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Martin Luther King, Jr. Day 2010

I am home today because Legacy Church observes Martin Luther King, Jr. Day with our nation. I always pause to reflect on the power of Dr. King's influence at least once on this day to remember the freedom that can come through the Good News of Jesus.

I grew up in Southeast Texas in a predominately white neighborhood, and the events of the civil rights movement flew past me on the evening news--if I watched the news.

It was not until I got into seminary and began to study the art and history of preaching did I realize the significance of Dr. King's impact on our nation as a Baptist preacher. We herald Dr. King as a leader of social justice these days, but we have forgotten he was first and foremost one who proclaimed the Gospel of Jesus and who challenged the status quo through non-violent resistance because of that Gospel.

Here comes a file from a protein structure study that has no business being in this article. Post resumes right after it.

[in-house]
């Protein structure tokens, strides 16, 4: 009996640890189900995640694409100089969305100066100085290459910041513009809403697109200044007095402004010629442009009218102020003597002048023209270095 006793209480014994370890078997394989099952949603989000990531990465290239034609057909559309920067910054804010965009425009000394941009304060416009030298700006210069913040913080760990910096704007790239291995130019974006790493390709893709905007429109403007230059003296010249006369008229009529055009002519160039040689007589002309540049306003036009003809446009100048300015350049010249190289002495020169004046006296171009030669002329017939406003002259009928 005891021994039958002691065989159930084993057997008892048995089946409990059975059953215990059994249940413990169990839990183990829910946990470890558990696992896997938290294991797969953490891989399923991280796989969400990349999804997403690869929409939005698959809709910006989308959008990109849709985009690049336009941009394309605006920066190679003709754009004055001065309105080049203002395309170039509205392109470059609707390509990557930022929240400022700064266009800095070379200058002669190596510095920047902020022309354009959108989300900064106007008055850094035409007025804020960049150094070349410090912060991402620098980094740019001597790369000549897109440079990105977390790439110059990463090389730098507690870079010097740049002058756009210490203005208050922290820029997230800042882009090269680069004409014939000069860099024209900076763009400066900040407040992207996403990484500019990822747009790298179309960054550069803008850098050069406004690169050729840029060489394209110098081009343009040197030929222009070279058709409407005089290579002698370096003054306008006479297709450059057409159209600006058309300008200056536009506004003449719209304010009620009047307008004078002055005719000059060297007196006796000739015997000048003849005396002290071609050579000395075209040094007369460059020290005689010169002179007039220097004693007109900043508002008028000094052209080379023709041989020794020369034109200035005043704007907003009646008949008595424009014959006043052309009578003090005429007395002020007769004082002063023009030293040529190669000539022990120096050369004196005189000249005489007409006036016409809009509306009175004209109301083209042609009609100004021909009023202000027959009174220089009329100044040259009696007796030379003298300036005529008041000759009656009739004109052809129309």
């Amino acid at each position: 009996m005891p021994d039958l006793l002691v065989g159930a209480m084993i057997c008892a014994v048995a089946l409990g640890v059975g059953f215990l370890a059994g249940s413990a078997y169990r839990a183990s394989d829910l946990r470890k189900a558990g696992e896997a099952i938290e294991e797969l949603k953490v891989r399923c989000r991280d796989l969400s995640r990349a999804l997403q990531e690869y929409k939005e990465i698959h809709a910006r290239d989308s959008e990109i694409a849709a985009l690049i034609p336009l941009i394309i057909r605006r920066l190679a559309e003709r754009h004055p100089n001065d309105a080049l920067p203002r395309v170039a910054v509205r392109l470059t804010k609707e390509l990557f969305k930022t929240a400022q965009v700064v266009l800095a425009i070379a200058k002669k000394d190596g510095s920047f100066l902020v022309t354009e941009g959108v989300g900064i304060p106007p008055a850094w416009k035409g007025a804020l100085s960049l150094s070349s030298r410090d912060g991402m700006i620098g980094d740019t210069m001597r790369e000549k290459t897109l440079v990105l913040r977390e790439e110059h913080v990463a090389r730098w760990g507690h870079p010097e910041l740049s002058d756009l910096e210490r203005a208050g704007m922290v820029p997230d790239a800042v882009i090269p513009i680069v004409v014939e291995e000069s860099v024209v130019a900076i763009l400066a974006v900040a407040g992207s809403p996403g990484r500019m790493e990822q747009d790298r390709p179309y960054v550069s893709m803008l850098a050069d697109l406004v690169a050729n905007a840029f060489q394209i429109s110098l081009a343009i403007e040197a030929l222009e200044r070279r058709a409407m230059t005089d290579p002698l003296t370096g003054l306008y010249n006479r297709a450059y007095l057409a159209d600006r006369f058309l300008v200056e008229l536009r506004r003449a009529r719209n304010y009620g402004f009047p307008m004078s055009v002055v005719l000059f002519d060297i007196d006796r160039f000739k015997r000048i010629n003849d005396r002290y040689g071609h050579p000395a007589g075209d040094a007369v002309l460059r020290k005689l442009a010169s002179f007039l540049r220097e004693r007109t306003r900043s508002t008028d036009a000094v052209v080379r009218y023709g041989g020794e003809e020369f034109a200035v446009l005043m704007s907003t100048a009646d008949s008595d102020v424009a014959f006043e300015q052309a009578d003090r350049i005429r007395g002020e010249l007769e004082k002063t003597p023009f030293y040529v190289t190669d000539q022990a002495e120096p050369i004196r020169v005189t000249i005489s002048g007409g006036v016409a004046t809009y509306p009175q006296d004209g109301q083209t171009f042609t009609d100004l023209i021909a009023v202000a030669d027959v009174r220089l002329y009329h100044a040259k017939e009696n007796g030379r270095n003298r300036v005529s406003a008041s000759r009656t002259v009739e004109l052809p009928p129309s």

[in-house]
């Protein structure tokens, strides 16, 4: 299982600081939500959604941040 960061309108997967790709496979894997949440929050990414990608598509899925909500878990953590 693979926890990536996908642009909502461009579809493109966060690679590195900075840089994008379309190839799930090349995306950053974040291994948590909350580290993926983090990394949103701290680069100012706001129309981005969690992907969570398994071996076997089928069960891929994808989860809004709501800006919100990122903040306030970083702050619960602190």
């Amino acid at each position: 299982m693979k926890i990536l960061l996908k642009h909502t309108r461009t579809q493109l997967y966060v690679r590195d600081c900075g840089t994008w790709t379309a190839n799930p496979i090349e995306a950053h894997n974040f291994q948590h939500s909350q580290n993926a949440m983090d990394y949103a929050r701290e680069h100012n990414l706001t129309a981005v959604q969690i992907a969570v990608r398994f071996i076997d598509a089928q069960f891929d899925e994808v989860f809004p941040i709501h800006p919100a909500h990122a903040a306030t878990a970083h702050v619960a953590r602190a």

Dr. Mervyn A. Warren of Oakwood University began his book, King Came Preaching, by quoting King. He identified himself as, "...the son of a Baptist preacher, the grandson of a Baptist preacher, and the great grandson of a Baptist preacher. The Church is my life and I have given my life to the Church." All King did in the arena of social change grew from his roots as a pastor and preacher in a local church who addressed a national injustice from that pulpit. Yes, politics, planning, organizing and effort were involved, but from what I understand all that was birthed out of a message of equality and freedom in Christ preached to a local body of believers who gathered as Ebenezer Baptist Church in Atlanta.

Take some time if you have it today to remember the heritage of a Baptist pastor who lived out the Gospel he preached and changed an entire nation and its people.

And, don't forget: if you embrace that same Gospel message, you with that same message can change the world.